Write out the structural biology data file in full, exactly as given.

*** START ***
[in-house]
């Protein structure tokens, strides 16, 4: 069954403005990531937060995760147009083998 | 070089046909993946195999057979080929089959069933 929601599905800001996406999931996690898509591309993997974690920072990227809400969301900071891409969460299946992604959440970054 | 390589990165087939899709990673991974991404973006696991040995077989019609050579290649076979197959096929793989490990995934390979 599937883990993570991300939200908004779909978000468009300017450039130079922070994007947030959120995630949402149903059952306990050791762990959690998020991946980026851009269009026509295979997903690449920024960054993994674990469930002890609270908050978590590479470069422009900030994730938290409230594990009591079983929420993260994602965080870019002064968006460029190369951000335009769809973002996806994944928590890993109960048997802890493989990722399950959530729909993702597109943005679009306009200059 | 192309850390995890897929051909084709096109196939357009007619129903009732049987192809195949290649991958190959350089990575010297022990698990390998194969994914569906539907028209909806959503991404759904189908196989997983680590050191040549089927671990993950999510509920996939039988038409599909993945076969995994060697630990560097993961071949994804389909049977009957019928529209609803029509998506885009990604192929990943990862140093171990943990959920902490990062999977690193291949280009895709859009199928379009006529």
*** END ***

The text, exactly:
[in-house]
């Protein structure tokens, strides 16, 4: 069954403005990531937060995760147009083998 | 070089046909993946195999057979080929089959069933 929601599905800001996406999931996690898509591309993997974690920072990227809400969301900071891409969460299946992604959440970054 | 390589990165087939899709990673991974991404973006696991040995077989019609050579290649076979197959096929793989490990995934390979 599937883990993570991300939200908004779909978000468009300017450039130079922070994007947030959120995630949402149903059952306990050791762990959690998020991946980026851009269009026509295979997903690449920024960054993994674990469930002890609270908050978590590479470069422009900030994730938290409230594990009591079983929420993260994602965080870019002064968006460029190369951000335009769809973002996806994944928590890993109960048997802890493989990722399950959530729909993702597109943005679009306009200059 | 192309850390995890897929051909084709096109196939357009007619129903009732049987192809195949290649991958190959350089990575010297022990698990390998194969994914569906539907028209909806959503991404759904189908196989997983680590050191040549089927671990993950999510509920996939039988038409599909993945076969995994060697630990560097993961071949994804389909049977009957019928529209609803029509998506885009990604192929990943990862140093171990943990959920902490990062999977690193291949280009895709859009199928379009006529």